February 27,1965

"Here - at this final hour, in this quiet place - Harlem has come to bid farewell to one of its brightest hopes -extinguished now, and gone from us forever. For Harlem is where he worked and where he struggled and fought - his home of homes, where his heart was, and where his people are - and it is, therefore, most fitting that we meet once again - in Harlem - to share these last moments with him. For Harlem has ever been gracious to those who have loved her, have fought her, and have defended her honor even to the death.

It is not in the memory of man that this beleaguered, unfortunate, but nonetheless proud community has found a braver, more gallant young champion than this Afro-American who lies before us - unconquered still. I say the word again, as he would want me to : Afro-American - Afro-American Malcolm, who was a master, was most meticulous in his use of words. Nobody knew better than he the power words have over minds of men. Malcolm had stopped being a 'Negro' years ago. It had become too small, too puny, too weak a word for him. Malcolm was bigger than that. Malcolm had become an Afro-American and he wanted - so desperately - that we, that all his people, would become Afro-Americans too.

There are those who will consider it their duty, as friends of the Negro people, to tell us to revile him, to flee, even from the presence of his memory, to save ourselves by writing him out of the history of our turbulent times. Many will ask what Harlem finds to honor in this stormy, controversial and bold young captain - and we will smile. Many will say turn away - away from this man, for he is not a man but a demon, a monster, a subverter and an enemy of the black man - and we will smile. They will say that he is of hate - a fanatic, a racist - who can only bring evil to the cause for which you struggle! And we will answer and say to them : Did you ever talk to Brother Malcolm? Did you ever touch him, or have him smile at you? Did you ever really listen to him? Did he ever do a mean thing? Was he ever himself associated with violence or any public disturbance? For if you did you would know him. And if you knew him you would know why we must honor him.

Malcolm was our manhood, our living, black manhood! This was his meaning to his people. And, in honoring him, we honor the best in ourselves. Last year, from Africa, he wrote these words to a friend: 'My journey', he says, 'is almost ended, and I have a much broader scope than when I started out, which I believe will add new life and dimension to our struggle for freedom and honor and dignity in the States. I am writing these things so that you will know for a fact the tremendous sympathy and support we have among the African States for our Human Rights struggle. The main thing is that we keep a United Front wherein our most valuable time and energy will not be wasted fighting each other.' However we may have differed with him - or with each other about him and his value as a man - let his going from us serve only to bring us together, now.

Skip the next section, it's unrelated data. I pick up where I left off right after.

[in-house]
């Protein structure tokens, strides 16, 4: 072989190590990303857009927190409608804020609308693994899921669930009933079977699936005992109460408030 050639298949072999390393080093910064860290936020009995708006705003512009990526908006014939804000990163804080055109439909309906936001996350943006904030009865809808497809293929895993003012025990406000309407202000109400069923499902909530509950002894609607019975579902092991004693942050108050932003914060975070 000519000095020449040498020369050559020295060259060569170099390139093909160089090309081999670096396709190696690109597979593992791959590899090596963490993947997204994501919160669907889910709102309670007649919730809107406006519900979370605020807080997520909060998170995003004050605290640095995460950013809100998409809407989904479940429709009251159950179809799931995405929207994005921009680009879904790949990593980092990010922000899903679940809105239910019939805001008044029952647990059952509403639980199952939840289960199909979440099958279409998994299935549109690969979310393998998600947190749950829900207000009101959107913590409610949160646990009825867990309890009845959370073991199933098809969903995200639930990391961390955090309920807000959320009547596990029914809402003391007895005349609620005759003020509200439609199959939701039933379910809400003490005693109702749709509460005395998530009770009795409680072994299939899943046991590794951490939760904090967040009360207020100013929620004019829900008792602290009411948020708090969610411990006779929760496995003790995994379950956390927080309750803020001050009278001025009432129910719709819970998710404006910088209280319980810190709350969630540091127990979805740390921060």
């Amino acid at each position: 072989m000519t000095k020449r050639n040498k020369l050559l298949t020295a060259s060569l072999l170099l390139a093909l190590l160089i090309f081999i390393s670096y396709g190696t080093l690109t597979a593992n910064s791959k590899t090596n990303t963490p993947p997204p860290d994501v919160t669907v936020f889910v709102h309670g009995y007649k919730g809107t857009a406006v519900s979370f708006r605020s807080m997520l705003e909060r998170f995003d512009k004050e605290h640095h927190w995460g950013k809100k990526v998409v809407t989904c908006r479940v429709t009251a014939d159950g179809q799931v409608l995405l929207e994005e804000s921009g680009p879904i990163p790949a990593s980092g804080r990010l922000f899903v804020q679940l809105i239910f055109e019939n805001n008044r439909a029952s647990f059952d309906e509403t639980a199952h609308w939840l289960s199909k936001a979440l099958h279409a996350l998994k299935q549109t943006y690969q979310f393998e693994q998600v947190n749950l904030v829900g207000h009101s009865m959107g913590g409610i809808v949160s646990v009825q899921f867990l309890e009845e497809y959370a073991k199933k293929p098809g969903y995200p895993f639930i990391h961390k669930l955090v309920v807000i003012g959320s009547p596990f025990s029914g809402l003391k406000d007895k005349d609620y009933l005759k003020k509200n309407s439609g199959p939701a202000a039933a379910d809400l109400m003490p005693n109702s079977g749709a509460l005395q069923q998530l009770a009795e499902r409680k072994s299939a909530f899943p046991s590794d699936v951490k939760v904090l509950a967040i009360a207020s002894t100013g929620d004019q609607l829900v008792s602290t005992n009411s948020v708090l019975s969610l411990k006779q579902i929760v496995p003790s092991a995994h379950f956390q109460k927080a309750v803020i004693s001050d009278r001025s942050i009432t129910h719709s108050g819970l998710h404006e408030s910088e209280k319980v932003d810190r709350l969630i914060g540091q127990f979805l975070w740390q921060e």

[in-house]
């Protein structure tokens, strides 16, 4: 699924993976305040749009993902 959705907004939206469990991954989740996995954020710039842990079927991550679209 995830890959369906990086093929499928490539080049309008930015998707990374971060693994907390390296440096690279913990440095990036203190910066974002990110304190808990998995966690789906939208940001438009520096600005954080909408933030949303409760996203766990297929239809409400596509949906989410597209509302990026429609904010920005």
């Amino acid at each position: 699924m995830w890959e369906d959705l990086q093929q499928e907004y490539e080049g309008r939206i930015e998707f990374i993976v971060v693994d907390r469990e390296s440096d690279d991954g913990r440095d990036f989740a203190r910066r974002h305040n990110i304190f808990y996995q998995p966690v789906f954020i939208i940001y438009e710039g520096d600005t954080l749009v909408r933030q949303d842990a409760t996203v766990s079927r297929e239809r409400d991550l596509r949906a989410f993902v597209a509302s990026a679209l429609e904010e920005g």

Consigning these mortal remains to earth, the common mother of all, secure in the knowledge that what we place in the ground is no more now a man - but a seed - which, after the winter of our discontent, will come forth again to meet us. And we will know him then for what he was and is - a Prince - our own black shining Prince! - who didn't hesitate to die, because he loved us so."

(Eulogy delivered at Comrade George Jackson memorial service August 28,1971) 
-Huey P. Newton-
"When I went to prison in 1967, I met George. Not physically, I met him through his ideas, his thoughts and words that I would get from him. He was at Soledad Prison at the time; I was at California Penal Colony. George was a legendary figure all through the prison system, where he spent most of his life. You know a legendary figure is known to most people through the idea, or through the concept, or essentially through the spirit".